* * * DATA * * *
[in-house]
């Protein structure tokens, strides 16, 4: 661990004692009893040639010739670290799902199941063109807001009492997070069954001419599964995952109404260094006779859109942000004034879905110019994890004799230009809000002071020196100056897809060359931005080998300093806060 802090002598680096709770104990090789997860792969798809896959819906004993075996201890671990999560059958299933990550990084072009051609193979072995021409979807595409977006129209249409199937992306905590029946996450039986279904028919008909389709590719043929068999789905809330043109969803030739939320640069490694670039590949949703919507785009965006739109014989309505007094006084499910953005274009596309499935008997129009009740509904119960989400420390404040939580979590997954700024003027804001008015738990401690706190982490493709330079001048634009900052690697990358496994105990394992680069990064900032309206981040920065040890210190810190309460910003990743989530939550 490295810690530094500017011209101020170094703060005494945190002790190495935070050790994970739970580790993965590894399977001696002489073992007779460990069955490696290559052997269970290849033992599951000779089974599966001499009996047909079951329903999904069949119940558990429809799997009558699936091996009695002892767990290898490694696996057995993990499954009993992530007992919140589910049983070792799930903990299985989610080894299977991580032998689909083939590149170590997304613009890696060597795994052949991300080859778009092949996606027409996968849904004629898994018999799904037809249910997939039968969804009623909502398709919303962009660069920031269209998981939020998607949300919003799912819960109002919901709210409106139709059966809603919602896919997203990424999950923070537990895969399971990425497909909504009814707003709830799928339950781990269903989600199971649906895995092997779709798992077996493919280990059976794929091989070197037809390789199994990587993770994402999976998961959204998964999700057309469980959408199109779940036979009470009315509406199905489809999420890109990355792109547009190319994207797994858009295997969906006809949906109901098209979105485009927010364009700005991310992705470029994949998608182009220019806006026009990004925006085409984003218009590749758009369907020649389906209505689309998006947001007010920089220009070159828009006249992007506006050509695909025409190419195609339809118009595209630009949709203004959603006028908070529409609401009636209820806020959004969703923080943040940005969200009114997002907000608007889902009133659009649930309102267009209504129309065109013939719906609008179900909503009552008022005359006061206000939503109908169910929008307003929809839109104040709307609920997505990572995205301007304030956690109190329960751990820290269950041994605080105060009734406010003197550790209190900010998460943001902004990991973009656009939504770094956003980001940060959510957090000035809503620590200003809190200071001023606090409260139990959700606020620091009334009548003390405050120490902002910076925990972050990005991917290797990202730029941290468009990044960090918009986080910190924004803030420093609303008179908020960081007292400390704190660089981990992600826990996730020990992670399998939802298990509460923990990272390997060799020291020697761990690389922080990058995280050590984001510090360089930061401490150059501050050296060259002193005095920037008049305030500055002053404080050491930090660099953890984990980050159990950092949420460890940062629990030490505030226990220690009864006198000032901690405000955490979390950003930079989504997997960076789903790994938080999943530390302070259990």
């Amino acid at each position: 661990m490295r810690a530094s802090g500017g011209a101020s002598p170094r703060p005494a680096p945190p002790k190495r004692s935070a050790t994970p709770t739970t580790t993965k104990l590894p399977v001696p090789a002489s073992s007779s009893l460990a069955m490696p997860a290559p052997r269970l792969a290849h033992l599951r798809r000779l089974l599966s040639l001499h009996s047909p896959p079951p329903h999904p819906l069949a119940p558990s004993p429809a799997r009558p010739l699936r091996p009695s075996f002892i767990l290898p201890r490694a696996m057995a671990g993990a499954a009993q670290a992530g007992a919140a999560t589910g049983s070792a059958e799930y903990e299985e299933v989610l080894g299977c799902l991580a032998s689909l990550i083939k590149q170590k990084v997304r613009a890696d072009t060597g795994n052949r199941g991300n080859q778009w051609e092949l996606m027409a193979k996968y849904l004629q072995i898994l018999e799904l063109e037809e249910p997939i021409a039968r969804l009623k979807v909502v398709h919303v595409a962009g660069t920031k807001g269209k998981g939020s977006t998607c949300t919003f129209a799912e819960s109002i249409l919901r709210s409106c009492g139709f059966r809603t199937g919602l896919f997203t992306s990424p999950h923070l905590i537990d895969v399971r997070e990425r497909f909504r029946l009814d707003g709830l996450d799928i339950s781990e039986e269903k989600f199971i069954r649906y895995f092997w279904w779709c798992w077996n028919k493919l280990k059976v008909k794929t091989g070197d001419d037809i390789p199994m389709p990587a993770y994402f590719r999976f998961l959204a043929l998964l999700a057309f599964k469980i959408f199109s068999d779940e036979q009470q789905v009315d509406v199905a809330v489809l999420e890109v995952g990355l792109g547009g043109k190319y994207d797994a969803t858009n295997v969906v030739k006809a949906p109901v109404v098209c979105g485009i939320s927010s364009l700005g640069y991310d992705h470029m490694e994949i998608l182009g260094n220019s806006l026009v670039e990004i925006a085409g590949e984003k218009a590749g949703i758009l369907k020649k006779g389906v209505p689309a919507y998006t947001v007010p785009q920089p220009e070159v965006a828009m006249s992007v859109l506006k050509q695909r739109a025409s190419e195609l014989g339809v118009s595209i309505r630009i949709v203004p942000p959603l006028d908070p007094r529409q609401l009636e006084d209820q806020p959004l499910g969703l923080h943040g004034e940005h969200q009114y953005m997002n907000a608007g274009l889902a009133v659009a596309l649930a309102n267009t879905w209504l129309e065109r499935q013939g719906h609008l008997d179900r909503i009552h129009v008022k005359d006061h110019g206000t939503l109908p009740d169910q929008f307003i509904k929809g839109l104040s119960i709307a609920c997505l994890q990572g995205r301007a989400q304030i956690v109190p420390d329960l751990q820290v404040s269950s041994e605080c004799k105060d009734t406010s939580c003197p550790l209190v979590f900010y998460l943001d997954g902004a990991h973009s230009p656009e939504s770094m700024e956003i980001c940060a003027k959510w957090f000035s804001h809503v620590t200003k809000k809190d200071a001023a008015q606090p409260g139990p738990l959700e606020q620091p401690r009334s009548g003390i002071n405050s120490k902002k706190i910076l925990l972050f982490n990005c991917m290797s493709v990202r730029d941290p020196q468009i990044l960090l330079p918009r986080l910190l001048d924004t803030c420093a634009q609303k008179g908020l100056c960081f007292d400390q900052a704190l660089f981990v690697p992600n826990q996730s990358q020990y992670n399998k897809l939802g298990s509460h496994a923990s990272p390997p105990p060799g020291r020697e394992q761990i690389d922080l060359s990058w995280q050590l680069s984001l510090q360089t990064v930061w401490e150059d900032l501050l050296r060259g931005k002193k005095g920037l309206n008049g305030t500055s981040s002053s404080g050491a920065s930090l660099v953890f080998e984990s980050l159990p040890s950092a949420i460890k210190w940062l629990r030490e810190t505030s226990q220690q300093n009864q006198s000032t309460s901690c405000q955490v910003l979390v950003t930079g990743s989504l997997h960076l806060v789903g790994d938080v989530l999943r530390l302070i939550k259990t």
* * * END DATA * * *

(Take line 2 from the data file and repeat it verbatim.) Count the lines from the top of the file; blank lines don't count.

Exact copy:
């Protein structure tokens, strides 16, 4: 661990004692009893040639010739670290799902199941063109807001009492997070069954001419599964995952109404260094006779859109942000004034879905110019994890004799230009809000002071020196100056897809060359931005080998300093806060 802090002598680096709770104990090789997860792969798809896959819906004993075996201890671990999560059958299933990550990084072009051609193979072995021409979807595409977006129209249409199937992306905590029946996450039986279904028919008909389709590719043929068999789905809330043109969803030739939320640069490694670039590949949703919507785009965006739109014989309505007094006084499910953005274009596309499935008997129009009740509904119960989400420390404040939580979590997954700024003027804001008015738990401690706190982490493709330079001048634009900052690697990358496994105990394992680069990064900032309206981040920065040890210190810190309460910003990743989530939550 490295810690530094500017011209101020170094703060005494945190002790190495935070050790994970739970580790993965590894399977001696002489073992007779460990069955490696290559052997269970290849033992599951000779089974599966001499009996047909079951329903999904069949119940558990429809799997009558699936091996009695002892767990290898490694696996057995993990499954009993992530007992919140589910049983070792799930903990299985989610080894299977991580032998689909083939590149170590997304613009890696060597795994052949991300080859778009092949996606027409996968849904004629898994018999799904037809249910997939039968969804009623909502398709919303962009660069920031269209998981939020998607949300919003799912819960109002919901709210409106139709059966809603919602896919997203990424999950923070537990895969399971990425497909909504009814707003709830799928339950781990269903989600199971649906895995092997779709798992077996493919280990059976794929091989070197037809390789199994990587993770994402999976998961959204998964999700057309469980959408199109779940036979009470009315509406199905489809999420890109990355792109547009190319994207797994858009295997969906006809949906109901098209979105485009927010364009700005991310992705470029994949998608182009220019806006026009990004925006085409984003218009590749758009369907020649389906209505689309998006947001007010920089220009070159828009006249992007506006050509695909025409190419195609339809118009595209630009949709203004959603006028908070529409609401009636209820806020959004969703923080943040940005969200009114997002907000608007889902009133659009649930309102267009209504129309065109013939719906609008179900909503009552008022005359006061206000939503109908169910929008307003929809839109104040709307609920997505990572995205301007304030956690109190329960751990820290269950041994605080105060009734406010003197550790209190900010998460943001902004990991973009656009939504770094956003980001940060959510957090000035809503620590200003809190200071001023606090409260139990959700606020620091009334009548003390405050120490902002910076925990972050990005991917290797990202730029941290468009990044960090918009986080910190924004803030420093609303008179908020960081007292400390704190660089981990992600826990996730020990992670399998939802298990509460923990990272390997060799020291020697761990690389922080990058995280050590984001510090360089930061401490150059501050050296060259002193005095920037008049305030500055002053404080050491930090660099953890984990980050159990950092949420460890940062629990030490505030226990220690009864006198000032901690405000955490979390950003930079989504997997960076789903790994938080999943530390302070259990």